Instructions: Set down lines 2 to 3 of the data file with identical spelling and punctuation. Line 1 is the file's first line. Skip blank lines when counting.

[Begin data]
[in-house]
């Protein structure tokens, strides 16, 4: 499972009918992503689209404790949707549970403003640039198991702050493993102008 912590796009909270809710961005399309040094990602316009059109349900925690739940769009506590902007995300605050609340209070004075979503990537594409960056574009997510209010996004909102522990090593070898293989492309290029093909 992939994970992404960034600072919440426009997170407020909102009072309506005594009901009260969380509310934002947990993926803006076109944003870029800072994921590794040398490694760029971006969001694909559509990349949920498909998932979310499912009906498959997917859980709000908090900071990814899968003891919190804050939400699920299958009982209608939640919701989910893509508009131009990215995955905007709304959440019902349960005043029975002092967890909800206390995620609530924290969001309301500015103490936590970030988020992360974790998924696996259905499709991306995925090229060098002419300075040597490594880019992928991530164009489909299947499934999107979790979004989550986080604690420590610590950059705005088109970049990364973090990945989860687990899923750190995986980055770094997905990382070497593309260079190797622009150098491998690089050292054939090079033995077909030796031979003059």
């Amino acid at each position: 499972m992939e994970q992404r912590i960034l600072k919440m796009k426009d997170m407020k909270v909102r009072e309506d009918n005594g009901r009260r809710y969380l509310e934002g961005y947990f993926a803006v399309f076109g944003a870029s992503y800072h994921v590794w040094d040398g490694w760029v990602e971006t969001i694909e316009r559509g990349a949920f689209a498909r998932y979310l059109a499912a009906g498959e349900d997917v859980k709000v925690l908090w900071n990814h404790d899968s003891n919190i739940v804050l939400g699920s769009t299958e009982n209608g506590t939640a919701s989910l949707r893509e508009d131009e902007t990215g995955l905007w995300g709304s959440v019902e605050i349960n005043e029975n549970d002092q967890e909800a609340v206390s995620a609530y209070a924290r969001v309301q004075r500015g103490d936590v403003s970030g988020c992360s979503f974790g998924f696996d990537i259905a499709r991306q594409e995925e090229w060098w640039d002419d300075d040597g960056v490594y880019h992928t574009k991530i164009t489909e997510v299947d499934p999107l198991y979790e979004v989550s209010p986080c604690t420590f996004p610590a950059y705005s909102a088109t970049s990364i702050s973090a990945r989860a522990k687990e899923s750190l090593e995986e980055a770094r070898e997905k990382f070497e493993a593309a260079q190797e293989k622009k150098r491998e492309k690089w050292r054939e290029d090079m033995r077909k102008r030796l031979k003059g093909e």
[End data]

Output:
């Protein structure tokens, strides 16, 4: 499972009918992503689209404790949707549970403003640039198991702050493993102008 912590796009909270809710961005399309040094990602316009059109349900925690739940769009506590902007995300605050609340209070004075979503990537594409960056574009997510209010996004909102522990090593070898293989492309290029093909 992939994970992404960034600072919440426009997170407020909102009072309506005594009901009260969380509310934002947990993926803006076109944003870029800072994921590794040398490694760029971006969001694909559509990349949920498909998932979310499912009906498959997917859980709000908090900071990814899968003891919190804050939400699920299958009982209608939640919701989910893509508009131009990215995955905007709304959440019902349960005043029975002092967890909800206390995620609530924290969001309301500015103490936590970030988020992360974790998924696996259905499709991306995925090229060098002419300075040597490594880019992928991530164009489909299947499934999107979790979004989550986080604690420590610590950059705005088109970049990364973090990945989860687990899923750190995986980055770094997905990382070497593309260079190797622009150098491998690089050292054939090079033995077909030796031979003059």
């Amino acid at each position: 499972m992939e994970q992404r912590i960034l600072k919440m796009k426009d997170m407020k909270v909102r009072e309506d009918n005594g009901r009260r809710y969380l509310e934002g961005y947990f993926a803006v399309f076109g944003a870029s992503y800072h994921v590794w040094d040398g490694w760029v990602e971006t969001i694909e316009r559509g990349a949920f689209a498909r998932y979310l059109a499912a009906g498959e349900d997917v859980k709000v925690l908090w900071n990814h404790d899968s003891n919190i739940v804050l939400g699920s769009t299958e009982n209608g506590t939640a919701s989910l949707r893509e508009d131009e902007t990215g995955l905007w995300g709304s959440v019902e605050i349960n005043e029975n549970d002092q967890e909800a609340v206390s995620a609530y209070a924290r969001v309301q004075r500015g103490d936590v403003s970030g988020c992360s979503f974790g998924f696996d990537i259905a499709r991306q594409e995925e090229w060098w640039d002419d300075d040597g960056v490594y880019h992928t574009k991530i164009t489909e997510v299947d499934p999107l198991y979790e979004v989550s209010p986080c604690t420590f996004p610590a950059y705005s909102a088109t970049s990364i702050s973090a990945r989860a522990k687990e899923s750190l090593e995986e980055a770094r070898e997905k990382f070497e493993a593309a260079q190797e293989k622009k150098r491998e492309k690089w050292r054939e290029d090079m033995r077909k102008r030796l031979k003059g093909e």